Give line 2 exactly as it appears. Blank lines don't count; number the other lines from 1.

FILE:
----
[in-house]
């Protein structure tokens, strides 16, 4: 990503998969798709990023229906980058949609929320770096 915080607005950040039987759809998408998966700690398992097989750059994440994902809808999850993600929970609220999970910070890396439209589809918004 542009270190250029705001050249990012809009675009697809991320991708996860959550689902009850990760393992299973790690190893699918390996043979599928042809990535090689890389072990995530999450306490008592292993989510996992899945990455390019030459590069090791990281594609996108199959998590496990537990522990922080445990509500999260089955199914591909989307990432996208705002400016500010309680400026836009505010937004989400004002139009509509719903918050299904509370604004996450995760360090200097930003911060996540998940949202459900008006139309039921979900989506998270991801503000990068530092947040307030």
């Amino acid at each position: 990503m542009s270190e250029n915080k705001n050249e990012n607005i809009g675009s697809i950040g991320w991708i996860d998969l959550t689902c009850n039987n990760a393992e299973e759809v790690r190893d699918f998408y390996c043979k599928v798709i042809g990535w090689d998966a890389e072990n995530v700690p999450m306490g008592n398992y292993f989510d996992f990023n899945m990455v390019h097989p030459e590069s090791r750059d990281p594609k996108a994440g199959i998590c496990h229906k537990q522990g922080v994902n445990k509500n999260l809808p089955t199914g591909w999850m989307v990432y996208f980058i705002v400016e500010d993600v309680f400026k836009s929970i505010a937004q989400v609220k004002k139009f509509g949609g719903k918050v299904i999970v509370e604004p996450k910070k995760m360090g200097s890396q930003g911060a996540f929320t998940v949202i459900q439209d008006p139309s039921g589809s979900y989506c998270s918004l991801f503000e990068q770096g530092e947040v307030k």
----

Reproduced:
């Protein structure tokens, strides 16, 4: 990503998969798709990023229906980058949609929320770096 915080607005950040039987759809998408998966700690398992097989750059994440994902809808999850993600929970609220999970910070890396439209589809918004 542009270190250029705001050249990012809009675009697809991320991708996860959550689902009850990760393992299973790690190893699918390996043979599928042809990535090689890389072990995530999450306490008592292993989510996992899945990455390019030459590069090791990281594609996108199959998590496990537990522990922080445990509500999260089955199914591909989307990432996208705002400016500010309680400026836009505010937004989400004002139009509509719903918050299904509370604004996450995760360090200097930003911060996540998940949202459900008006139309039921979900989506998270991801503000990068530092947040307030």